I was born into a strict, but affectionate family with my father as the head of the household. When I was 8, my parents split up and my mother eventually remarried another take-charge man, who also took control of things the way my father did.
So I suppose I had this dynamic was already in me when it was time for me to find a mate for myself. The guys I dated admired my inner strength and my quiet straightforwardness, but shied away when I told them I wanted a man to be in control of himself and me as well as the relationship. They loved that I was a straight shooter and that I didn't play head-games, but it seemed that they didn't know what to do with me. I missed one very telling clue at this time: My girlfriends could not understand me. I wasn't independent enough, they said. I was single-handedly setting women back 200 years; what was WRONG with me?
But eventually, I found a man who was willing to take me in hand. It felt right to me and we married. The only problem was that even though it felt right, we thought it was wrong and we tried to live as a “new” couple for 8 years. For 8 very long years we lived and loved against our inclinations, with disastrous results.
I always had a tendency to become withdrawn and cold as opposed to angry, and he went in the opposite direction; he became angry and vengeful, even forced himself on me—not out of love, but out fury, despair and fear of losing that love. It was as if trying to live like everyone else just twisted his Taken In Hand inclinations and then magnified them to the point of violence.
Looking back, I think the only thing that saved us was that we understood that we were not being true to ourselves and each other, and so we were really in the same boat, and being in the same boat, it was up to us to patch the holes and bilge out the seawater, because both he and I knew that was not the kind of man he was.
We didn't have a clue as to how we should go about doing that. Until, that is, I met and became best friends with a woman who could only be classified as a feminazi-man-hater. You'd think that that would have been a death-knell to our marriage, but it ended up having the opposite effect. I more or less ignored her advice about marriage, but when she started criticizing my man, I stopped ignoring her and started listening to her. Really listening.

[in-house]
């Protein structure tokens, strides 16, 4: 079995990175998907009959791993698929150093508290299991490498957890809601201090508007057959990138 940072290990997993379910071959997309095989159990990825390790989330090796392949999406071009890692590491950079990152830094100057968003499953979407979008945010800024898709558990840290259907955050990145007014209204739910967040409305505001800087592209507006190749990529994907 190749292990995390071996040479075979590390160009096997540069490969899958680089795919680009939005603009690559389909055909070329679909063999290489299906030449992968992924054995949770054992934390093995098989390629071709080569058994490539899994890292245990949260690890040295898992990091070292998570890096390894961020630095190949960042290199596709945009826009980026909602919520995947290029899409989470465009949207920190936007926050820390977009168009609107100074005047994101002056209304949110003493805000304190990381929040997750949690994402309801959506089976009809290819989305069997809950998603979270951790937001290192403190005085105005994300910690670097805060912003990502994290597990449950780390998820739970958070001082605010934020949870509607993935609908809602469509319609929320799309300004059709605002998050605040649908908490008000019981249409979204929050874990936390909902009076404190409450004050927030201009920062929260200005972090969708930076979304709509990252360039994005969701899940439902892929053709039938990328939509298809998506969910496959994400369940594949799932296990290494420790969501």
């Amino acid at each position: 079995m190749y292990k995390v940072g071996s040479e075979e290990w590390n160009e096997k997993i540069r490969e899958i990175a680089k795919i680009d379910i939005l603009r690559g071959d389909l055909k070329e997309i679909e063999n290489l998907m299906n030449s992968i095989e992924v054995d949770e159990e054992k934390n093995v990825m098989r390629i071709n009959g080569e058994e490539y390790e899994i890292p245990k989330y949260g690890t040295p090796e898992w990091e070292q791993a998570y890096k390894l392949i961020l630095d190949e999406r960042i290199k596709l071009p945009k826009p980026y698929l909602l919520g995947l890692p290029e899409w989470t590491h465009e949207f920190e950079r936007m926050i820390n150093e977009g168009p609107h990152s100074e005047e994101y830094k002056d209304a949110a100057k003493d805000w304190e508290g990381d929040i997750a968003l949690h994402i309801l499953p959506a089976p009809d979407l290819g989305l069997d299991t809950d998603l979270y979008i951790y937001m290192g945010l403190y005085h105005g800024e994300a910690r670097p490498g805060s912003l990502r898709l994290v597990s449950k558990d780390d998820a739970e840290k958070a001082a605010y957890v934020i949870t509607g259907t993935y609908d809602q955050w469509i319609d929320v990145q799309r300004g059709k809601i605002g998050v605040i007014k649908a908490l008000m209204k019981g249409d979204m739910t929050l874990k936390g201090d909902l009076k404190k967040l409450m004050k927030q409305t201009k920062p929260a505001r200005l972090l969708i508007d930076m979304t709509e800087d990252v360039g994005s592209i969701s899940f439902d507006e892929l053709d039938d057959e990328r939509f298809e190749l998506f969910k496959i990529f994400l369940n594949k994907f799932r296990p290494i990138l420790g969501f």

It was at that time that I consciously realized that what we were doing was wrong for us. I went home one day, knelt at my man's feet, put my head in his lap and wrapped my arms around his waist and told him that I'd been wrong, that we had been wrong in living and loving each other against our natural inclinations. I begged him not only to take charge, but to do so with the confidence that he so obviously possesses. I told him that I wanted him to be in charge from this point on and that I forgave him for all his anger and the physical manifestations of it. I apologized for my occasional outbursts and constant remoteness and said that I was ready to put our marriage, as an entity, first. And if that meant him imposing his will, then would he please impose his will on me because that was what we both needed!
He stroked my head so tenderly as I stated all that, then after a while, he heaved a deep sigh and asked me if I was sure about this. I told him I was, if he was.
It didn't happen overnight, but it's the way we were both raised and it came so naturally back to us that we wondered why we had tried so hard for so long to be something other than what we are. After all the struggle and grief, we had to rebuild, but we rebuilt on an already strong foundation. The results: It's been over 9 years since then and—I know it's cliché, but I'm going to say it anyway—we have never been happier and more in love.
He hasn't raised a hand to me in anger in all that time—not once. It's as if following our hearts provides him with an outlet for a more productive expression of his masculinity, which—in my husband, at least—has always been more intense than most other men. For him in a relationship with me and my Taken In Hand inclinations, to repress that only resulted in fury and angst.